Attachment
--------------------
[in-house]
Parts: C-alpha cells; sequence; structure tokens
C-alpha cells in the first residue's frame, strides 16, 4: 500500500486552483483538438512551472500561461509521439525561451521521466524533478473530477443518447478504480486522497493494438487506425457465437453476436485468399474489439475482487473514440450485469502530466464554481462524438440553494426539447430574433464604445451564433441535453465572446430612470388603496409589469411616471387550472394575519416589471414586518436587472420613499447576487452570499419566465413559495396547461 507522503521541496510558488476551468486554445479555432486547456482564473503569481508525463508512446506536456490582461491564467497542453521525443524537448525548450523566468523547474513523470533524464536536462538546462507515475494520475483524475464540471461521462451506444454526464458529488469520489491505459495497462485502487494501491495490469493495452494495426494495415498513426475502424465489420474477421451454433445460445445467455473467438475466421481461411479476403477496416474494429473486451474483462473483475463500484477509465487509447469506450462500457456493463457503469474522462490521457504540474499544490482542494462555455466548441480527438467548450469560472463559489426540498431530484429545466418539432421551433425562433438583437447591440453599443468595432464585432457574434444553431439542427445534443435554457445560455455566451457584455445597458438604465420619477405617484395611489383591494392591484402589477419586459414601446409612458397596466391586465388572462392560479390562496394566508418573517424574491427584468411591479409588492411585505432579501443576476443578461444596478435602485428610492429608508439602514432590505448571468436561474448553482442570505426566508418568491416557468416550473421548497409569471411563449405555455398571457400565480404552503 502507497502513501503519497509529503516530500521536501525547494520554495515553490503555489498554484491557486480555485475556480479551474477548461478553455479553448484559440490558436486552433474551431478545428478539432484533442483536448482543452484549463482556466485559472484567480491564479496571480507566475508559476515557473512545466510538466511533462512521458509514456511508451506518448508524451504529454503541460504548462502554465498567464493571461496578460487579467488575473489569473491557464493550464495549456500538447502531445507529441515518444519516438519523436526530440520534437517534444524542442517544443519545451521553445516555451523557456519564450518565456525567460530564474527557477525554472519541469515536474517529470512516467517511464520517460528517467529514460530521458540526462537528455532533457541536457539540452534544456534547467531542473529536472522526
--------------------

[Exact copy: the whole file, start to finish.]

[in-house]
Parts: C-alpha cells; sequence; structure tokens
C-alpha cells in the first residue's frame, strides 16, 4: 500500500486552483483538438512551472500561461509521439525561451521521466524533478473530477443518447478504480486522497493494438487506425457465437453476436485468399474489439475482487473514440450485469502530466464554481462524438440553494426539447430574433464604445451564433441535453465572446430612470388603496409589469411616471387550472394575519416589471414586518436587472420613499447576487452570499419566465413559495396547461 507522503521541496510558488476551468486554445479555432486547456482564473503569481508525463508512446506536456490582461491564467497542453521525443524537448525548450523566468523547474513523470533524464536536462538546462507515475494520475483524475464540471461521462451506444454526464458529488469520489491505459495497462485502487494501491495490469493495452494495426494495415498513426475502424465489420474477421451454433445460445445467455473467438475466421481461411479476403477496416474494429473486451474483462473483475463500484477509465487509447469506450462500457456493463457503469474522462490521457504540474499544490482542494462555455466548441480527438467548450469560472463559489426540498431530484429545466418539432421551433425562433438583437447591440453599443468595432464585432457574434444553431439542427445534443435554457445560455455566451457584455445597458438604465420619477405617484395611489383591494392591484402589477419586459414601446409612458397596466391586465388572462392560479390562496394566508418573517424574491427584468411591479409588492411585505432579501443576476443578461444596478435602485428610492429608508439602514432590505448571468436561474448553482442570505426566508418568491416557468416550473421548497409569471411563449405555455398571457400565480404552503 502507497502513501503519497509529503516530500521536501525547494520554495515553490503555489498554484491557486480555485475556480479551474477548461478553455479553448484559440490558436486552433474551431478545428478539432484533442483536448482543452484549463482556466485559472484567480491564479496571480507566475508559476515557473512545466510538466511533462512521458509514456511508451506518448508524451504529454503541460504548462502554465498567464493571461496578460487579467488575473489569473491557464493550464495549456500538447502531445507529441515518444519516438519523436526530440520534437517534444524542442517544443519545451521553445516555451523557456519564450518565456525567460530564474527557477525554472519541469515536474517529470512516467517511464520517460528517467529514460530521458540526462537528455532533457541536457539540452534544456534547467531542473529536472522526